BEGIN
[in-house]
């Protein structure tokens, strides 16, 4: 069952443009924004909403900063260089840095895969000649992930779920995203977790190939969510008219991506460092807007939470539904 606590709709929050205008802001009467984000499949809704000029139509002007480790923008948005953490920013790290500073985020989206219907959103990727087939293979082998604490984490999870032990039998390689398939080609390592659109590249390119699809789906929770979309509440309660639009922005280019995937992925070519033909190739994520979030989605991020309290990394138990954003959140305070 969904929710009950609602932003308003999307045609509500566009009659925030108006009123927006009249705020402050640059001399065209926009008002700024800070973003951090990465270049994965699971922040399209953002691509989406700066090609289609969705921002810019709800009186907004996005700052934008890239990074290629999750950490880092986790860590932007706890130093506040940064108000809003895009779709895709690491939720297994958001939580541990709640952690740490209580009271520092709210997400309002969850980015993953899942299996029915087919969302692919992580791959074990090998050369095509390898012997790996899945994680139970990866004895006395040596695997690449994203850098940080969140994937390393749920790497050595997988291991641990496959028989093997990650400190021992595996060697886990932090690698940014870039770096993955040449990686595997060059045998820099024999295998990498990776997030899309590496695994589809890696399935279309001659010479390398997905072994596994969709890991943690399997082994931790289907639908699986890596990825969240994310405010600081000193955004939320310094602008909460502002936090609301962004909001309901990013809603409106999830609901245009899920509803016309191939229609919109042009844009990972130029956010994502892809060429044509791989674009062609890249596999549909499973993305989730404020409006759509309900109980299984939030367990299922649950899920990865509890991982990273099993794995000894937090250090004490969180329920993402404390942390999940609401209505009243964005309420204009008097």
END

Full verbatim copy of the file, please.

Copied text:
[in-house]
């Protein structure tokens, strides 16, 4: 069952443009924004909403900063260089840095895969000649992930779920995203977790190939969510008219991506460092807007939470539904 606590709709929050205008802001009467984000499949809704000029139509002007480790923008948005953490920013790290500073985020989206219907959103990727087939293979082998604490984490999870032990039998390689398939080609390592659109590249390119699809789906929770979309509440309660639009922005280019995937992925070519033909190739994520979030989605991020309290990394138990954003959140305070 969904929710009950609602932003308003999307045609509500566009009659925030108006009123927006009249705020402050640059001399065209926009008002700024800070973003951090990465270049994965699971922040399209953002691509989406700066090609289609969705921002810019709800009186907004996005700052934008890239990074290629999750950490880092986790860590932007706890130093506040940064108000809003895009779709895709690491939720297994958001939580541990709640952690740490209580009271520092709210997400309002969850980015993953899942299996029915087919969302692919992580791959074990090998050369095509390898012997790996899945994680139970990866004895006395040596695997690449994203850098940080969140994937390393749920790497050595997988291991641990496959028989093997990650400190021992595996060697886990932090690698940014870039770096993955040449990686595997060059045998820099024999295998990498990776997030899309590496695994589809890696399935279309001659010479390398997905072994596994969709890991943690399997082994931790289907639908699986890596990825969240994310405010600081000193955004939320310094602008909460502002936090609301962004909001309901990013809603409106999830609901245009899920509803016309191939229609919109042009844009990972130029956010994502892809060429044509791989674009062609890249596999549909499973993305989730404020409006759509309900109980299984939030367990299922649950899920990865509890991982990273099993794995000894937090250090004490969180329920993402404390942390999940609401209505009243964005309420204009008097």